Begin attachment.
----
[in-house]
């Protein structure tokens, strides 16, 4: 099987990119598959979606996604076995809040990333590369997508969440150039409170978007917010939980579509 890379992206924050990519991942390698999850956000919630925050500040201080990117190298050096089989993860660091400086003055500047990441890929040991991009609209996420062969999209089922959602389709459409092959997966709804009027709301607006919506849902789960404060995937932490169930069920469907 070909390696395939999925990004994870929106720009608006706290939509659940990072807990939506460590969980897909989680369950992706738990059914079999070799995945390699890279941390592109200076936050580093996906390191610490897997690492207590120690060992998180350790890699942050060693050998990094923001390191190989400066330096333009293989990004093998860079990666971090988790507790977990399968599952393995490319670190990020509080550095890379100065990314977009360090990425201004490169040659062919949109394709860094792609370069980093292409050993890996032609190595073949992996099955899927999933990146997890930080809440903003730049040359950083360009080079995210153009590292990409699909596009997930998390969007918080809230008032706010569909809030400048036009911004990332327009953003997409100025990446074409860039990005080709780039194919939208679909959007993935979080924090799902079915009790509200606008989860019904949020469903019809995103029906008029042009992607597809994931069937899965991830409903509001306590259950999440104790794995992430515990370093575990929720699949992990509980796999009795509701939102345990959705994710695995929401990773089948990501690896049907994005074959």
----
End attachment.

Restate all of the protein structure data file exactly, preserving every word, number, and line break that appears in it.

[in-house]
């Protein structure tokens, strides 16, 4: 099987990119598959979606996604076995809040990333590369997508969440150039409170978007917010939980579509 890379992206924050990519991942390698999850956000919630925050500040201080990117190298050096089989993860660091400086003055500047990441890929040991991009609209996420062969999209089922959602389709459409092959997966709804009027709301607006919506849902789960404060995937932490169930069920469907 070909390696395939999925990004994870929106720009608006706290939509659940990072807990939506460590969980897909989680369950992706738990059914079999070799995945390699890279941390592109200076936050580093996906390191610490897997690492207590120690060992998180350790890699942050060693050998990094923001390191190989400066330096333009293989990004093998860079990666971090988790507790977990399968599952393995490319670190990020509080550095890379100065990314977009360090990425201004490169040659062919949109394709860094792609370069980093292409050993890996032609190595073949992996099955899927999933990146997890930080809440903003730049040359950083360009080079995210153009590292990409699909596009997930998390969007918080809230008032706010569909809030400048036009911004990332327009953003997409100025990446074409860039990005080709780039194919939208679909959007993935979080924090799902079915009790509200606008989860019904949020469903019809995103029906008029042009992607597809994931069937899965991830409903509001306590259950999440104790794995992430515990370093575990929720699949992990509980796999009795509701939102345990959705994710695995929401990773089948990501690896049907994005074959």